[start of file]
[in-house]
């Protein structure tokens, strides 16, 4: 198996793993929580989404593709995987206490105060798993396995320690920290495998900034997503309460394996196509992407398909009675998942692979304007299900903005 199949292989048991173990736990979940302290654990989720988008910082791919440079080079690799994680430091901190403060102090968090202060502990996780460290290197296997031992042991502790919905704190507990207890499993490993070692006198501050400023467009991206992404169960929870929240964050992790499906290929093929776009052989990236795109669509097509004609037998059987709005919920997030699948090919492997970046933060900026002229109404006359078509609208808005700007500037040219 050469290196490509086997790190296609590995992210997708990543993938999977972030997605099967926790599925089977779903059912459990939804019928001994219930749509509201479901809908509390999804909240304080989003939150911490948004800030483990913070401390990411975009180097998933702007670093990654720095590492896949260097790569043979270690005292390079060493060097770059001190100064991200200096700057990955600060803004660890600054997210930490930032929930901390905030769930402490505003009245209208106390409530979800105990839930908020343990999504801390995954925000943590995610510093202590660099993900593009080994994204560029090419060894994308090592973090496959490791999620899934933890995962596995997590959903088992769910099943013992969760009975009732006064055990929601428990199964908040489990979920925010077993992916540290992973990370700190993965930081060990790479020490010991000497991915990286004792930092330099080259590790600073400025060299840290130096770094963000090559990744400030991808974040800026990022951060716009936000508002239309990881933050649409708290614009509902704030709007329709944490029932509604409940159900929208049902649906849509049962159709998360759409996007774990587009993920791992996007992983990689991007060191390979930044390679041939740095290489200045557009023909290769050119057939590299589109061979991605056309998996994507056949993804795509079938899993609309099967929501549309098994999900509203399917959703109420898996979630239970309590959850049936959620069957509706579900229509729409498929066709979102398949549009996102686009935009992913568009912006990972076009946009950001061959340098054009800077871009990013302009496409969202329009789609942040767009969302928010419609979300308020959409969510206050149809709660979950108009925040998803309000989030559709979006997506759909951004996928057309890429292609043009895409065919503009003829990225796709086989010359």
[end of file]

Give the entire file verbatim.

[in-house]
């Protein structure tokens, strides 16, 4: 198996793993929580989404593709995987206490105060798993396995320690920290495998900034997503309460394996196509992407398909009675998942692979304007299900903005 199949292989048991173990736990979940302290654990989720988008910082791919440079080079690799994680430091901190403060102090968090202060502990996780460290290197296997031992042991502790919905704190507990207890499993490993070692006198501050400023467009991206992404169960929870929240964050992790499906290929093929776009052989990236795109669509097509004609037998059987709005919920997030699948090919492997970046933060900026002229109404006359078509609208808005700007500037040219 050469290196490509086997790190296609590995992210997708990543993938999977972030997605099967926790599925089977779903059912459990939804019928001994219930749509509201479901809908509390999804909240304080989003939150911490948004800030483990913070401390990411975009180097998933702007670093990654720095590492896949260097790569043979270690005292390079060493060097770059001190100064991200200096700057990955600060803004660890600054997210930490930032929930901390905030769930402490505003009245209208106390409530979800105990839930908020343990999504801390995954925000943590995610510093202590660099993900593009080994994204560029090419060894994308090592973090496959490791999620899934933890995962596995997590959903088992769910099943013992969760009975009732006064055990929601428990199964908040489990979920925010077993992916540290992973990370700190993965930081060990790479020490010991000497991915990286004792930092330099080259590790600073400025060299840290130096770094963000090559990744400030991808974040800026990022951060716009936000508002239309990881933050649409708290614009509902704030709007329709944490029932509604409940159900929208049902649906849509049962159709998360759409996007774990587009993920791992996007992983990689991007060191390979930044390679041939740095290489200045557009023909290769050119057939590299589109061979991605056309998996994507056949993804795509079938899993609309099967929501549309098994999900509203399917959703109420898996979630239970309590959850049936959620069957509706579900229509729409498929066709979102398949549009996102686009935009992913568009912006990972076009946009950001061959340098054009800077871009990013302009496409969202329009789609942040767009969302928010419609979300308020959409969510206050149809709660979950108009925040998803309000989030559709979006997506759909951004996928057309890429292609043009895409065919503009003829990225796709086989010359």